Many buildings were timber framed, the beams weren't usually evenly cut, in simple cottages, but in finer buildings more care would have been taken. Don't forget that beams were not really blackened with tar until much later, so it's ok to use natural wood and leave it with a simple wax finish. Oak was usually used, and this would turn silvery grey over time.

This picture shows the wattle and daub that was used to fill in the timber frame. wattle are the wooden laths that you see on the left, woven over each other. the daub could be made from various ingredients including clay or lime or chalk, straw of hair and sand, chalk or earth. Animal dung was also often added to the mixture. Once dried it was usually painted with whitewash to help keep it watertight.

Brick, flint or stone was sometimes used to fill in the timber frames too, like this house above. Roofs were either thatched, with reeds, grasses or straw, or in clay rich areas of the county, roof tiles were often used. Tyler Hill near Canterbury, Kent, was named after the tile works built there, which made many of the decorative floor tiles used in the cathedral. Recent archaeological research has found remains of the original kilns along with some of the tiles made there.

Another characteristic of timber framed buildings is the jetty. the upper storey of the building projects beyond the storey below, resting on the beams and joists of the lower storey. Where a jetty projects on more than one side a 'dragon beam' would be set diagonally at the corners.

Carved detail and figures were often used on buildings too, particularly those of higher status, like the corbel pictured above.

Barge boards might also have been highly decorated on high status buildings, this comes from Little Moreton Hall.

Windows were often simple timber mullions running vertically, and only filled with glass by those with means to afford it, wooden shutters and animal skins were more common in poorer house holds. The Gothic tracery above is a nice detail.

When glass was used it was only available in small pieces, so a window would be held together with lead, these windows are known as leaded lights. (note the carved detail on the sides of the window frame).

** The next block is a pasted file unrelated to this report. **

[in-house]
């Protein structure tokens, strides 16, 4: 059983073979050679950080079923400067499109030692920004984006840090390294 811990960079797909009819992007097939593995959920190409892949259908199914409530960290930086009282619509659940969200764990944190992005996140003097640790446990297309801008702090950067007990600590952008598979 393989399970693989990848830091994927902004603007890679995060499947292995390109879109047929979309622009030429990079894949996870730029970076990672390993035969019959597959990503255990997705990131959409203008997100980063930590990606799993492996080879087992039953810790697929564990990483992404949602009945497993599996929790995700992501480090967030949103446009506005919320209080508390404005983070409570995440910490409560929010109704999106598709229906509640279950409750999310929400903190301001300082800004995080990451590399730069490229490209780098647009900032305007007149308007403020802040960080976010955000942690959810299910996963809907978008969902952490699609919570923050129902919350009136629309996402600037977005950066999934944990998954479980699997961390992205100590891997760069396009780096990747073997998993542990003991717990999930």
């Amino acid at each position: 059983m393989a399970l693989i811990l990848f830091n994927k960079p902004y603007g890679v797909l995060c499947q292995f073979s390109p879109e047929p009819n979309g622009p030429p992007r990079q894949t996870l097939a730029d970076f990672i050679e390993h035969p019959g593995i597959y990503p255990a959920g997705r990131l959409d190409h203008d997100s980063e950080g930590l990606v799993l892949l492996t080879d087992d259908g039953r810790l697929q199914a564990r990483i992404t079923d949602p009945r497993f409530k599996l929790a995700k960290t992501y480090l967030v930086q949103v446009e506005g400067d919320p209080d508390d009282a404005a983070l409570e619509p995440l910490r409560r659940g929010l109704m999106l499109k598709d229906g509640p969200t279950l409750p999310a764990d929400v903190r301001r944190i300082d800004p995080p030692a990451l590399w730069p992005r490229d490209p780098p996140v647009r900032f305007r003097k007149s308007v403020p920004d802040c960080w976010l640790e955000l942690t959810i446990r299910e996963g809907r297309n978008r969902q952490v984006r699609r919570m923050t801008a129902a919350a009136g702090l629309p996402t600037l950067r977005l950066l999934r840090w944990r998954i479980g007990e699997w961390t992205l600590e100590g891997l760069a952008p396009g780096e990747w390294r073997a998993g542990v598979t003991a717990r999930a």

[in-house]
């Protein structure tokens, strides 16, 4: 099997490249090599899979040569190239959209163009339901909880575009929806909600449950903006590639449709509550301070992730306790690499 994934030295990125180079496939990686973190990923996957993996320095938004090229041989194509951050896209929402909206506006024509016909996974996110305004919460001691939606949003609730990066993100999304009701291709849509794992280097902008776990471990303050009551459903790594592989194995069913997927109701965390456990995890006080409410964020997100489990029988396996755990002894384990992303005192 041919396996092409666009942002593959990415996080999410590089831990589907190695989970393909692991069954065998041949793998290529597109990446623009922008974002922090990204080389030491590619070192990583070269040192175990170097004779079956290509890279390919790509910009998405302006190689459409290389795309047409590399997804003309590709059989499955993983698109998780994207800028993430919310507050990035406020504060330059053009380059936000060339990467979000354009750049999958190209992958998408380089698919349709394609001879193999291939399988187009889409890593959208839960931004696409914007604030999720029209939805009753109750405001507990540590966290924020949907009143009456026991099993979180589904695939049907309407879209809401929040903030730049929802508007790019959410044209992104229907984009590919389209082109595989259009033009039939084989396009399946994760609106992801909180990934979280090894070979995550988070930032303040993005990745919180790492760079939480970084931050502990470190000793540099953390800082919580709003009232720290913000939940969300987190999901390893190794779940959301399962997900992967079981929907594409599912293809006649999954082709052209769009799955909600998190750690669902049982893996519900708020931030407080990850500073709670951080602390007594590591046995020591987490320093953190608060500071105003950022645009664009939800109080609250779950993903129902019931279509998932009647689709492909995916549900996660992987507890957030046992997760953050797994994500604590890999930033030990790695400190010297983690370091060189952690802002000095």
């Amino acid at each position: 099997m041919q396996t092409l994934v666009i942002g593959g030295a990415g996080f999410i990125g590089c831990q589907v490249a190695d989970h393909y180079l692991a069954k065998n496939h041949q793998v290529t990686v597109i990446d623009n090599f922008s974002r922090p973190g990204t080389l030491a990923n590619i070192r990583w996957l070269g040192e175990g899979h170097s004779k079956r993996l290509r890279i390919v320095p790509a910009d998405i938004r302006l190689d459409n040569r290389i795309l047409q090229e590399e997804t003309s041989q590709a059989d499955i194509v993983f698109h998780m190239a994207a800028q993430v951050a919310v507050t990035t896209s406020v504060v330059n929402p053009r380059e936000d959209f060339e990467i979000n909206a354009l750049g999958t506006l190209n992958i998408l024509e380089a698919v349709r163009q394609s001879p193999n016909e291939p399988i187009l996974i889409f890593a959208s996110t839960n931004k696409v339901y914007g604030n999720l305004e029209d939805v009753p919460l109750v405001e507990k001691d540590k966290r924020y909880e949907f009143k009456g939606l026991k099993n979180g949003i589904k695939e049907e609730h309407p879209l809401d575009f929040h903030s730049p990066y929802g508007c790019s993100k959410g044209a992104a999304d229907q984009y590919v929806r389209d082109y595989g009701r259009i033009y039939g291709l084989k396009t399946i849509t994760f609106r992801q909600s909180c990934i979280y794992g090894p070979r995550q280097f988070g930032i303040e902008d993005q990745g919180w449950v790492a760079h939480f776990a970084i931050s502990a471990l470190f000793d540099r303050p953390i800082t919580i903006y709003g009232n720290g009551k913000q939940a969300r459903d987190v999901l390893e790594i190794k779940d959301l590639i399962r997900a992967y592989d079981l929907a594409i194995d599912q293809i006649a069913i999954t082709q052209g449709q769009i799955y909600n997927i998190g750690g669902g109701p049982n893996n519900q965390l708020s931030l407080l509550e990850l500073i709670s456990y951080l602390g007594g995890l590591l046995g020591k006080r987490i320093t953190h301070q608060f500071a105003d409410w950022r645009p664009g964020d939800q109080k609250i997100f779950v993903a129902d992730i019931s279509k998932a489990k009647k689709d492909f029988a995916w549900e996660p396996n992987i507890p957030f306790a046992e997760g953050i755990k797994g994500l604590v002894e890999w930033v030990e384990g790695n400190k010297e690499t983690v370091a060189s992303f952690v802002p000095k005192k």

Bay windows were often used in larger houses, both those built with a timber frame and stone buildings. Where a building is projecting out on one storey only it is known as an oriel window.

Here is an example of an oriel window in a stone building. looks like it mat have replaced an earlier Norman arched window judging by the carved detail above the oriel window, which demonstrates how buildings can change over many years!

Tudor chimneys were tall and highly decorative. Made of red brick and twisted and turned to create a variety of styles. The second picture shows chimneys from Hampton Court Palace.

The decorative brick work above is often seen on buildings from this period. It is known as diaper work, were dark coloured bricks create a lozenge shape in red brickwork, sometimes the pattern is criss-crossed in straight lines.

Before we move on to more Elizabethan details, let's just take a look at Tudor plumbing!

OK, so Tudors didn't really go in much for bathing, though wooden tubs were used, there were NO bathrooms in Tudor houses (or many other houses in Britain until the 19th century!). You might, if you were wealthy enough, and had a moat handy outside, install one of these - known as a guarderobe - a Tudor loo! Really the last word in luxury! Yes, it just went straight down into the moat below.

The Elizabethan era saw greater use of stone on the larger houses. Renaissance details such as string coursing and pilasters were used in a haphazard way on buildings, and combined with decorative details from other parts of Europe too.

Dutch gables were popular features on many Elizabethan buildings. The windows also gt larger, with a frame work of stone mullions and transoms, but still with small leaded lights inserted.

Open work balustrades were popular too, sometimes with the owner's initials included, as with Hardwick Hall above.

This elevation of Somerset House ( not the one there now!!) shows how classical elements were being used, but purely for decorative effect, rather than in a strict following of classical building tradition. Note the flat roof.

Roofs on grand houses were becoming less steeply pitched, another feature of Italian architecture. these roofs used lead. Note the chimneys too, no longer red brick, stone was more resistant to damage from heat and smoke, and matched the stone used for the rest of the house.

Ogee shaped roofs on turrets feature on many Elizabethan houses. What with these, the tall chimneys and open work balustrades, Elizabethan roof lines could be quite busy looking affairs. But why have turrets and other rooms on the roof? Well, the custom was, after dinner, to take desert on the roof; flat lead roofs made this possible, and the little turrets and rooms made this more pleasant for the diners. This little custom was known as 'taking the leads', and would lead to the banqueting halls, garden rooms and follies built in the future